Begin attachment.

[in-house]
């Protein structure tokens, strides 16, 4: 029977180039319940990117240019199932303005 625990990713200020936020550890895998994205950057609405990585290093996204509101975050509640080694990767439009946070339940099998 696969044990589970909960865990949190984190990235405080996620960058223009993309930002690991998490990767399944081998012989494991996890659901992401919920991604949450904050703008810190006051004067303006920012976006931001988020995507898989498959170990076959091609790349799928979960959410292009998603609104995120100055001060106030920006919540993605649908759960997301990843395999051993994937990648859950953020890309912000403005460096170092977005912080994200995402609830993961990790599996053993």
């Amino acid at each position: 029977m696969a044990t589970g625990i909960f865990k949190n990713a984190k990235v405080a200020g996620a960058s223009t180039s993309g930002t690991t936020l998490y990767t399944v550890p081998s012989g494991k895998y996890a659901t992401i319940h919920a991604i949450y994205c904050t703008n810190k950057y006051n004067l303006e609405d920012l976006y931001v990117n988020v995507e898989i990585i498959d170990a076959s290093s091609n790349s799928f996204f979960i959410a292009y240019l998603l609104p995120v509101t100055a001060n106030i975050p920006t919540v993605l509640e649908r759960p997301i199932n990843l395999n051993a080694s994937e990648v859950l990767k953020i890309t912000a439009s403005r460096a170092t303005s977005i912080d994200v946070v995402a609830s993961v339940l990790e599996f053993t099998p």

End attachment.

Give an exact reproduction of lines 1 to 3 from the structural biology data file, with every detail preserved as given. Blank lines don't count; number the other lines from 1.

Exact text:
[in-house]
């Protein structure tokens, strides 16, 4: 029977180039319940990117240019199932303005 625990990713200020936020550890895998994205950057609405990585290093996204509101975050509640080694990767439009946070339940099998 696969044990589970909960865990949190984190990235405080996620960058223009993309930002690991998490990767399944081998012989494991996890659901992401919920991604949450904050703008810190006051004067303006920012976006931001988020995507898989498959170990076959091609790349799928979960959410292009998603609104995120100055001060106030920006919540993605649908759960997301990843395999051993994937990648859950953020890309912000403005460096170092977005912080994200995402609830993961990790599996053993």
């Amino acid at each position: 029977m696969a044990t589970g625990i909960f865990k949190n990713a984190k990235v405080a200020g996620a960058s223009t180039s993309g930002t690991t936020l998490y990767t399944v550890p081998s012989g494991k895998y996890a659901t992401i319940h919920a991604i949450y994205c904050t703008n810190k950057y006051n004067l303006e609405d920012l976006y931001v990117n988020v995507e898989i990585i498959d170990a076959s290093s091609n790349s799928f996204f979960i959410a292009y240019l998603l609104p995120v509101t100055a001060n106030i975050p920006t919540v993605l509640e649908r759960p997301i199932n990843l395999n051993a080694s994937e990648v859950l990767k953020i890309t912000a439009s403005r460096a170092t303005s977005i912080d994200v946070v995402a609830s993961v339940l990790e599996f053993t099998p």